Camille Henrot

Sweet Days of Discipline

10 June – 5 November 2023, LOK


Camille Henrot’s (*1978, Paris, France) first solo exhibition in Switzerland, Sweet Days of Discipline features a large-scale installation of over 30 works made in bronze, aluminum, steel wool, wax and reflective fabric—with many created specifically for the show.

The installation is organized like a playground of sorts; a site of diversion, care, abandon, detritus and pending chores. Central to the installation are the symbols, figures, and emblems of delegated care in our lives: from the nanny, the dogwalker, the kindergarten teacher, the babysitter, to more abstract notions of time management, such as the calendar, the contract, and other administrative documents. The space at LOK by Kunstmuseum St. Gallen is transformed into a heterotopia—a space functioning within its own rules and regulations—where there is a simultaneous potential for both play and danger, attention and forgetfulness.

The exhibition was generously supported by Hauser & Wirth and Mennour.

The exhibition borrows its title from Swiss-Italian author Fleur Jaeggy’s (*1940, Zurich, Switzerland) novel of the same name. Its themes related to coming of age and alienation are felt throughout the installation. For Henrot, the sweet days of discipline are not only experienced by those growing and learning, but also by those attending to, teaching and caring for them. Henrot’s installation represents a landscape rather than a utopia : “I want to acknowledge how care is—beyond being an essential, generative, precious act of love and attention—is also an ambivalent, entangled and messy act at times,” states Henrot.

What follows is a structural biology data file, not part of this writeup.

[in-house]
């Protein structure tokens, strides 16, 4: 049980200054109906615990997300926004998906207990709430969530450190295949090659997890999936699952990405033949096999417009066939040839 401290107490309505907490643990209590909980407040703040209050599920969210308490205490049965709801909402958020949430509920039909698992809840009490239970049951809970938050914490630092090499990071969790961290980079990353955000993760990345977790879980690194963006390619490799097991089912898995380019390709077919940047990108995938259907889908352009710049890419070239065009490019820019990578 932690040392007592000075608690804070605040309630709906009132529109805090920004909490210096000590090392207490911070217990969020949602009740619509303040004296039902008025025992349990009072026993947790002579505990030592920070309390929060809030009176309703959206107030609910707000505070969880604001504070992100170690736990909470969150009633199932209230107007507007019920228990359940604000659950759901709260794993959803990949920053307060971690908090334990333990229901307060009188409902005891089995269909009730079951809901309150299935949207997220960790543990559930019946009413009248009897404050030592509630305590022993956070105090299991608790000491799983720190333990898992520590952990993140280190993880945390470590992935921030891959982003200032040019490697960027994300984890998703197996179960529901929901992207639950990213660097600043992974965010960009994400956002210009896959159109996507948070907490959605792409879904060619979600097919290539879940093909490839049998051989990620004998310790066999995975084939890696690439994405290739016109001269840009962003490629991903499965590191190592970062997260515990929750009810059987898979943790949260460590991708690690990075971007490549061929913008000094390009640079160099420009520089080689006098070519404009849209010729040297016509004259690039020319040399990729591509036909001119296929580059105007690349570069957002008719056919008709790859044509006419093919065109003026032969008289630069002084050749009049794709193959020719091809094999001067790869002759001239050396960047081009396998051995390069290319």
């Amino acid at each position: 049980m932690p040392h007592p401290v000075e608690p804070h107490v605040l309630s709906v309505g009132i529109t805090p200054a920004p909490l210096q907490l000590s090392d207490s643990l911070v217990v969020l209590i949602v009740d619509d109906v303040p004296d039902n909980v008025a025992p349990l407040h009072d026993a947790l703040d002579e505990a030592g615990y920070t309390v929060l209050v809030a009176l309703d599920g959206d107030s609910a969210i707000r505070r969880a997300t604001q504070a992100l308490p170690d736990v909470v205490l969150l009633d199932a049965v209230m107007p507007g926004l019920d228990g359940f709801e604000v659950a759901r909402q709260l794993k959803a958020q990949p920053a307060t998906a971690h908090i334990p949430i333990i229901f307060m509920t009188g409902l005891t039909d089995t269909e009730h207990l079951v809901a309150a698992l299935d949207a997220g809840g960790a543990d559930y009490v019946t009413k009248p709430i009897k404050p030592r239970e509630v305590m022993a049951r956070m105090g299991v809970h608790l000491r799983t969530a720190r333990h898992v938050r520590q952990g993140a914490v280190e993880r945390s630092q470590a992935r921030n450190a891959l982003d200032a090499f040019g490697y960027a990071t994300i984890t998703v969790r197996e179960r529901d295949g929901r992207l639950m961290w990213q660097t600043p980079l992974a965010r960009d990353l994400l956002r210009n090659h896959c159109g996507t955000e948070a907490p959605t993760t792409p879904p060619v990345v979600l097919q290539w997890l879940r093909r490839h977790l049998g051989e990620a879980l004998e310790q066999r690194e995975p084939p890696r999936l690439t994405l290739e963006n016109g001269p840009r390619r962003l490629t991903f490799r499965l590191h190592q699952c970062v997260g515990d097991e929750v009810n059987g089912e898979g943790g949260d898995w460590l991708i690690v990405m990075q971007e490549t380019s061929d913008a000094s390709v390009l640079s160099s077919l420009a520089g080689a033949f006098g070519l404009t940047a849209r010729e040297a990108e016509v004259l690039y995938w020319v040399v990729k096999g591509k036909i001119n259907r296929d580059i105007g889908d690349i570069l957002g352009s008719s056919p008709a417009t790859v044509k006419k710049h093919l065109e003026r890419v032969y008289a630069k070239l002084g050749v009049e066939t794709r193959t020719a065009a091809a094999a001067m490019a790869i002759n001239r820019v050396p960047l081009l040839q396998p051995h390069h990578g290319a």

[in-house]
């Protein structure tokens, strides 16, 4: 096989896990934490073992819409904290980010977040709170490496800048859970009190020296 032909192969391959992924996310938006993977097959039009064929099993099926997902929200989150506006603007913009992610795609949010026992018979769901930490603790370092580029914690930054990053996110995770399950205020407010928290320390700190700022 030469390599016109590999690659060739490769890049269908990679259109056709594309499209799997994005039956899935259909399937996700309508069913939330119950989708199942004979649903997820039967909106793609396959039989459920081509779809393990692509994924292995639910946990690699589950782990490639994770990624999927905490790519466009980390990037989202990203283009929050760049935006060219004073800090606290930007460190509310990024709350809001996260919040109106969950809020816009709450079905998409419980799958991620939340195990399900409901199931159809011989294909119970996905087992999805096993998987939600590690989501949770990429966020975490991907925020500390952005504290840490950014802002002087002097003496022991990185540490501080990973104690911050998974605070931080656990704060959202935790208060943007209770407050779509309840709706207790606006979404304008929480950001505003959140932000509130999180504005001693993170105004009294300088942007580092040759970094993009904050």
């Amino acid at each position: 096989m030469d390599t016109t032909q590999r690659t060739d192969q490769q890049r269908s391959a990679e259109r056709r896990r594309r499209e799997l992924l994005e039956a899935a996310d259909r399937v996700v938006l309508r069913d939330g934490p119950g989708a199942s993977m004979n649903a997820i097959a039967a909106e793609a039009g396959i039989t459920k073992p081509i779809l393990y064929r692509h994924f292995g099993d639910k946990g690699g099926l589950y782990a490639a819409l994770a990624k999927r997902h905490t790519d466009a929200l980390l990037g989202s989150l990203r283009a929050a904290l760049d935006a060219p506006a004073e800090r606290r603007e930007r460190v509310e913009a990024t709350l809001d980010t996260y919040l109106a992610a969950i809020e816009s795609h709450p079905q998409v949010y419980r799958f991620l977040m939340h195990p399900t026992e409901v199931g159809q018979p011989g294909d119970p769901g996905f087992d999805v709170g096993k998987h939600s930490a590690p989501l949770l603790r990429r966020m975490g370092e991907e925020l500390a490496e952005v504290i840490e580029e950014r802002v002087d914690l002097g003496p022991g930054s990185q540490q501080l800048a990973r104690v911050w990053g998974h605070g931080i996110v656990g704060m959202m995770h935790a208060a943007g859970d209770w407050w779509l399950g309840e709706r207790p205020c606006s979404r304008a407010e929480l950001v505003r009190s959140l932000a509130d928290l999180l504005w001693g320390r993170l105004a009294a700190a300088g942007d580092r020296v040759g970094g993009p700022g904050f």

Henrot’s meditation on the relationship between caregivers and their dependents is playfully represented by over a dozen sculptures of dogs. Situated at the entrance of the exhibition in a range of materials including steel wool, papier maché, wax, and sheet aluminum, it’s unclear whether the dogs are guarding the entrance like Cerberus or waiting patiently for their owner to return. For Henrot, dogs represent the concept of attachment (literally, on a leash), the history of domestication, as well as the ambivalence between caregiver and receiver (who is really being cared for?).

Throughout the years, Henrot’s representations of bodies in sculpture have been characteristically hybrid – neither human nor machine nor plant nor animal, nor gendered. Though care work takes on many forms, Henrot acknowledges it has been overwhelmingly performed by women and marginalized groups throughout history. With ‘Sweet Days of Discipline’ the figures also straddle boundaries of age. They are observers and attention givers who are themselves being surveilled. They labor for the sake of others but are deeply attuned to their own capacity for detachment. ‘Maternelle’ (2023) is a monolith: grounded (or perhaps stuck) by the sheer strength required to support the weight of caregiving. ‘En sortant de l’école’ (2023) portrays two giant legs made of bronze, being followed clumsily by a group of kindergarten children. ‘My Nanny’ (2023) portrays the caregiver as a seductive object of spectacle, yet she is not fully seen and, ultimately, tied to the interdependent relationship that she is tasked with.